Mossad: The Greatest Missions of the Israeli Secret Service by Michael Bar-Zohar and Nissim Mishal is a non-fictionbook by Israeli journalists Michael Bar-Zohar and Nissim Mishal. The book recounts some of the great successes and failures of the secret Israeli agency.
- 400 pages
- Publisher: Ecco
- Language: English
- ISBN-10: 0062123408
My rating for The Mossad — 5
I am familiar with Professor Bar-Zohar’s writings, he is a leading Israeli writer on espionage. As most of his books, Mossad is also a fast paced, fascinating look behind thick curtains which have been previously closed. The authors’ analysis and insight are mesmerizing and usually spot on, while the new information they present, information that just recently has been uncensored, is simply amazing.
One of the most intriguing aspects of the book is not the spectacular successes, but the equally spectacular failures. Some of these failures are so astonishing one has to look at the cover to make sure the book is about the Mossad and not the keystone cops. Afterwards pounding ones head – “what were they thinking”.
Author Michael Bar-Zohar said that this is due to "The feeling is that we are the best in the world, and therefore a sense of Israeli amateurishness sometimes creeps into the system. This means they send people who are not as seasoned as they should be and they trust that they will not be caught and identified.” (http://www.haaretz.com)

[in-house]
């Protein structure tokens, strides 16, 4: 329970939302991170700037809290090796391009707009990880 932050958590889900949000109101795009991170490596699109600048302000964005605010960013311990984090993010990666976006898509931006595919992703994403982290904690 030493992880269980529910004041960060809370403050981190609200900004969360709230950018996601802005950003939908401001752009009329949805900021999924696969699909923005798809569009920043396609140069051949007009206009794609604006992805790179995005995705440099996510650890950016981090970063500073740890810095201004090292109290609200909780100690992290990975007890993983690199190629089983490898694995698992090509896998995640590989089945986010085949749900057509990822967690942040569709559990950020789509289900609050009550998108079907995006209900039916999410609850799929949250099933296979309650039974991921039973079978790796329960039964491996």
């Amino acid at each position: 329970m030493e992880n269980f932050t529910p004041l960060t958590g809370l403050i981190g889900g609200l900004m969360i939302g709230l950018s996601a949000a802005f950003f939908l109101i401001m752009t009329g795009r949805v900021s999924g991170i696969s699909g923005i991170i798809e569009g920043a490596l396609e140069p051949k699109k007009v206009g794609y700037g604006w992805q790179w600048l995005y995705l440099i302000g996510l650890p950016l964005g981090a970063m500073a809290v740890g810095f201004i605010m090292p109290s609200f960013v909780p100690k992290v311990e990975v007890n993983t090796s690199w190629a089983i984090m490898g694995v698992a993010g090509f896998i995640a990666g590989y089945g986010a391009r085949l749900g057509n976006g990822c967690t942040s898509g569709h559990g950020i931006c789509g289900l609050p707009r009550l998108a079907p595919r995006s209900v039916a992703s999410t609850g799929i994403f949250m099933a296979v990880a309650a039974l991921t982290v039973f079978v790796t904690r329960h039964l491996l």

That being said, the Mossad certainly has an extraordinary achievement record. That record though, coupled with classic Israeli self-assurance and overconfidence, can easily get smirched.
The book is divided into twenty two distinct chapters, each one a story of its own. The operations range from the complex assassinations of Syrian general Muhammad Suleiman, finding and assassinating rogue scientist Gerald Bull(he was developing a supergun for Saddam Hussein), the kidnapping Nazi Adolf Eichmann in Argentina and luring Mordechai Vanunu out of England into Rome as to not suffer the wrath of Thatcher.
Even operations which seem mundane, such as smuggling out of the Soviet Union of Nikita Khrushchev’s secret speech, or sneaking across the border Jewish Syrian women (the Syrian brides) gets an air of reverence and complexity. Other chapters include a run down of the years Israel’s greatest spy, Eli Cohen, spent in Syria as well as bringing the Jews of Ethiopia to Israel.
The chapter about the elimination of Black September’s leadership does not fail to mention the innocent Moroccan waiter, whose only crime was resembling Ali Hassan Salameh, one of the Mossad’s target. One of the biggest failures of the Mossad that we know of.
Zohar — Man of la Book
Disclaimer: I borrowed this book
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